Is Organic Food Making You Fat?

The word “organic” on a food label leads shoppers to assume that the food is healthy and low-calorie, says a

The word “organic” on a food label leads shoppers to assume that the food is healthy and low-calorie, says a new study by graduate students at Cornell University. But that assumption can be false.

While organic food may be free of pesticides, fertilizers, or hormones, it can still be loaded with sugar, fat, and empty calories.

In the study, researchers asked 144 people at a shopping mall to compare what they thought were regular and organic versions of chocolate cookies, plain yogurt, and potato chips. In actuality, all of the food sampled was organic. Subjects said that they preferred the taste of the organically labeled foods, even though they were identical to their conventionally labeled counterparts. Foods labeled “organic” were also perceived to be significantly lower in calories.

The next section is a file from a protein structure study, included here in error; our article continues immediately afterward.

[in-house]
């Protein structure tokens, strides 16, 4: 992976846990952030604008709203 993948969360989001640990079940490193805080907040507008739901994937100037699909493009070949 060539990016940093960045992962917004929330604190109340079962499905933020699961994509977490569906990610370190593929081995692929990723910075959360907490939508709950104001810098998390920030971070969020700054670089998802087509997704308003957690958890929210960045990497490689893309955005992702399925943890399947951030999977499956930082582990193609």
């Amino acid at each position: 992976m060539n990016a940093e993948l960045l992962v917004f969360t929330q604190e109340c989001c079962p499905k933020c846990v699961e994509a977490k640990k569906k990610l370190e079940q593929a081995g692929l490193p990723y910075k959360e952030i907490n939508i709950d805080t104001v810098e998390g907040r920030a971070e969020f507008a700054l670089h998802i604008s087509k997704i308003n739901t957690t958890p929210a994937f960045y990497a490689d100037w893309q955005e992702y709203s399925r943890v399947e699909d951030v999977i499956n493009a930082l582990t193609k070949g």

In addition, foods labeled “organic” were perceived to be lower in fat and higher in fiber. Overall, organically labeled chips and cookies were erroneously considered to be more nutritious than their “non-organic” counterparts.

These results suggest that the subjects fell prey to what is known as the “halo effect.” This happens when one positive attribute of a person leads us to believe the person has other positive attributes. For example, people may assume that an attractive person is also intelligent. This effect also apparently applies to food. When people believe the food they are eating is organic, they presume it is also tastier and lower in calories.

Related research has found that people tend to consume more calories at fast-food restaurants that claim to serve healthy fare than at typical fast-food burger joints.

See also: 13 Foods You Should Always Buy Organic

Sources: CBS, EurekAlert!, ScienceDaily

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Originally Published in Reader's Digest

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